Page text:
Something to Shout! about. Shirley Stoler makes a memorable appearance toward the end of Miami Blues (1990), where another charming lawbreaker (Alec Baldwin) is redeemed, a little, by a good-hearted prostitute (Jennifer Jason Leigh). But Baldwin’s recidivist crook is more aggressively sociopathic than Ray, right from the get-go casually murdering a Hare Krishna at the Miami airport, then tormenting the slow-seeming cop on the case (Fred Ward) by stealing his gun, badge–and dentures. It’s the comical details and the sexy and credibly heartfelt romance that stand out in a net-noir-ish portrait of the city in its post-Scarface and Miami Vice days, sunny yet wilted. Directed by George Armitage (Grosse Point Blank), from a novel by Charles Willeford (Ward should’ve done a whole series of these), the movie has some of the sensibility of producer Jonathan Demme as well. In an interview segment (“Look at that skinny guy!” he says, watching himself in the 25-year-old movie), Baldwin compares Miami Blues to Demme’s 1986 masterpiece Something Wild, an apt connection I had never made. He and Leigh talk thoughtfully about a film that clearly means something to them, in contrast to interviews that are like pulling teeth for the participants. It’s heartening to love a movie, and to know that the people who made it love it, too.
When animals attack: Someone had the good sense to twin The Food of the Gods (1976) with Frogs (1972) in one slithery Blu-ray package, for a slice of 70s eco-horror. Filmmaker Bert I. Gordon, AKA “Mr. B.I.G.,” who earned his nickname with “giant” movies like The Amazing Colossal Man (1957) and Earth vs. the Spider (1958), returned to the genre with one of his “biggest” hits, as a bubbling goo gives rats, worms, wasps, and other critters a size advantage over mere mortals like Ida Lupino, Ralph Meeker, and star Marjoe Gortner, who was kind of the poor man’s Matthew McConaughey back then. The 93-year-old Gordon supplies a sporadic commentary track, with co-star Belinda Balaski sharing a few anecdotes in an interview. Humorously referenced in the Robert Altman film A Wedding (1978), Frogs stars Ray Milland as a grouchy, island-dwelling millionaire callously despoiling his environment, which leads to an active revolt among the smaller species. Will co-stars Joan Van Ark and Sam Elliott “croak”? Not the most persuasive battle, maybe (the lizards can’t do too much except swat bottles of toxin off shelves), the movie, like Gods, is still good fun, with plenty of amphibians glistening green on Blu. You’d think Van Ark would run away from her debut film role, but, no, here she is, sharing funny stories in a new interview.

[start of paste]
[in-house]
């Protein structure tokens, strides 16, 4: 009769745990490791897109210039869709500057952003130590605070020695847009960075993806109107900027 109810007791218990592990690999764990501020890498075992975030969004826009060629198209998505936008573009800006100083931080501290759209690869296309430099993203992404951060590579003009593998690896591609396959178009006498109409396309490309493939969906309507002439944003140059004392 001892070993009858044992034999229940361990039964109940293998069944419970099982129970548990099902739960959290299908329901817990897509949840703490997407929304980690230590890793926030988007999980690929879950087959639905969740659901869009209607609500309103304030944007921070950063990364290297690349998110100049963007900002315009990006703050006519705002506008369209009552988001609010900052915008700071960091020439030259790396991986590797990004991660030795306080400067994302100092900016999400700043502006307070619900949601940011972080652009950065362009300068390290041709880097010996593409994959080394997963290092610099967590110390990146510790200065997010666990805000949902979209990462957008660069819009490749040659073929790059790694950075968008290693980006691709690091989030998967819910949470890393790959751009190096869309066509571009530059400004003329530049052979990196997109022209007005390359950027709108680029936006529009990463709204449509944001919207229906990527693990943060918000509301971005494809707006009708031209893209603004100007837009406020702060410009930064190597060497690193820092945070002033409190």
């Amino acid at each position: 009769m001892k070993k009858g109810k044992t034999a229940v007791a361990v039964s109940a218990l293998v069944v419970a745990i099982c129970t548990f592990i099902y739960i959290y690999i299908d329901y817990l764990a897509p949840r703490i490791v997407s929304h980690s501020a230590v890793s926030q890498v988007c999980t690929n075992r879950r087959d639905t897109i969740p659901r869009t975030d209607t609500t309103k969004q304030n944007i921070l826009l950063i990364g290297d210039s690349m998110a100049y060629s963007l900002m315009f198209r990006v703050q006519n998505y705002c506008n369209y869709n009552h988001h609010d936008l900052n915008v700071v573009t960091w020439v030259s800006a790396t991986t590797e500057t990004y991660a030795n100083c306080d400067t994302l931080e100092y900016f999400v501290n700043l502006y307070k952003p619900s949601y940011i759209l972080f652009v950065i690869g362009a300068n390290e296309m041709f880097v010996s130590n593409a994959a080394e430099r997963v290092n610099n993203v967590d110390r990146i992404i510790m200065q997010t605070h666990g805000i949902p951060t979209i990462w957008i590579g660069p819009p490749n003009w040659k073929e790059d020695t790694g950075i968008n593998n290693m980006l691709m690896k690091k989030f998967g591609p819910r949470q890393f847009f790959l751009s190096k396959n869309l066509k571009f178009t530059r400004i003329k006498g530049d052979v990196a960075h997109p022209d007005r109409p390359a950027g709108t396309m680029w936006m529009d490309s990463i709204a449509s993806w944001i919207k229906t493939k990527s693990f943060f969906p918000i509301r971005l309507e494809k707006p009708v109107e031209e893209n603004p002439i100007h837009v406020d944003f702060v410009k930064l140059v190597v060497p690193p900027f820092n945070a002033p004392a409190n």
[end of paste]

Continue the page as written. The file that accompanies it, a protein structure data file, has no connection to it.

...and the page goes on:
Onwards to Poverty Row, or near enough: Two less aspirational but no less welcome Blu-ray releases of late show favorites from 1959, The Bat and A Bucket of Blood. More a standard (very standard) mystery than a horror movie, The Bat stars Vincent Price in an old dark house thriller that was creaking pretty loudly even back in its day. He makes anything worth seeing (1983’s variation on the theme, House of Long Shadows, is also now available, teaming Price with Peter Cushing, Christopher Lee, and John Carradine) and Agnes Moorehead and Little Rascal Darla Hood are along for some minor chills. Better is the cult favorite A Bucket of Blood, with beloved character actor Dick Miller as a beatnik artist who finds his art in corpses. Roger Corman and screenwriter Charles B. Griffith reunited for the better known Little Shop of Horrors (1960), but this, too, is a diamond in the no-budget rough, an art world satire with a great central performance. It needs a musical–but until then both these public domain titles are freshened with decent transfers in their original aspect ratios.
Stars. We live in a world where young and handsome Alain Delon, of Purple Noon (1960), The Leopard (1963), Le Samourai (1967), and The Concorde: Airport ’79, just turned 80. Happy birthday–and don’t kill me for funning you about the last one, which, if your fearsome rep is even partly true, you might could do. Two Men in Town (1973) was the last of his pairings with another great French star, Jean Gabin, and a more serious one than the gambling caper Any Number Can Win (1963) and a favorite of mine, The Sicilian Clan (1969). Delon produced this one, and stars as a safecracker trying to go straight, aided by Gabin’s social worker. The straight path is a difficult one to negotiate, however, as his former associates (including the up-and-coming Gerard Depardieu in a small role) and a bent cop (Michel Bouquet) keep tugging at him, as he tries to stick to a job and start a lasting relationship (with a woman played by cult actress Mimsy Farmer, who has spent much of her career in Europe). It’s a familiar tale well told by director Jose Giovanni, with the expected action and some sociopolitical commentary doled out by Gabin, and the 4k restoration is stunning. The disc includes a sparse but informative commentary by Gabin biographer Claude Zigman. (Forest Whitaker and Harvey Keitel starred in a recent remake; Delon fans should seek out one of his better American roles, in 1973’s spy thriller Scorpio, which is also on Blu-ray now.)
A nobody making his film debut in 1995, Game of Thrones Emmy winner Peter Dinklage now dominates the Blu-ray cover art of Living in Oblivion, pushing Steve Buscemi and Catherine Keener off to the side. It’s a bit of a cheat–Dinklage isn’t the star of Tom DiCillo’s satire of no-budget filmmaking in New York, but he does have a plum role, as an angry dwarf actor who disrupts Buscemi’s would-be work of art dream sequence by walking off the set. (“I don’t even have dreams with dwarves in them!”) It’s a funny, sharply observed movie before that, a time capsule of the 90s indie era, but Dinklage briefly pushes its caustic, low-key humor into overdrive, and off he went to larger parts and TV stardom. He did return to the movie for this welcome special edition, appearing in an affectionate making-of with DiCillo, Buscemi, and co-stars James Le Gros (not parodying Brad Pitt, the star of DiCillo’s earlier Johnny Suede) and Danielle von Zerneck. A lot of films from that febrile period for independent filmmakers in the 80s and 90s are hard to find today on DVD, much less Blu, but Oblivion, which also includes a DiCillo commentary, is a welcome rescue.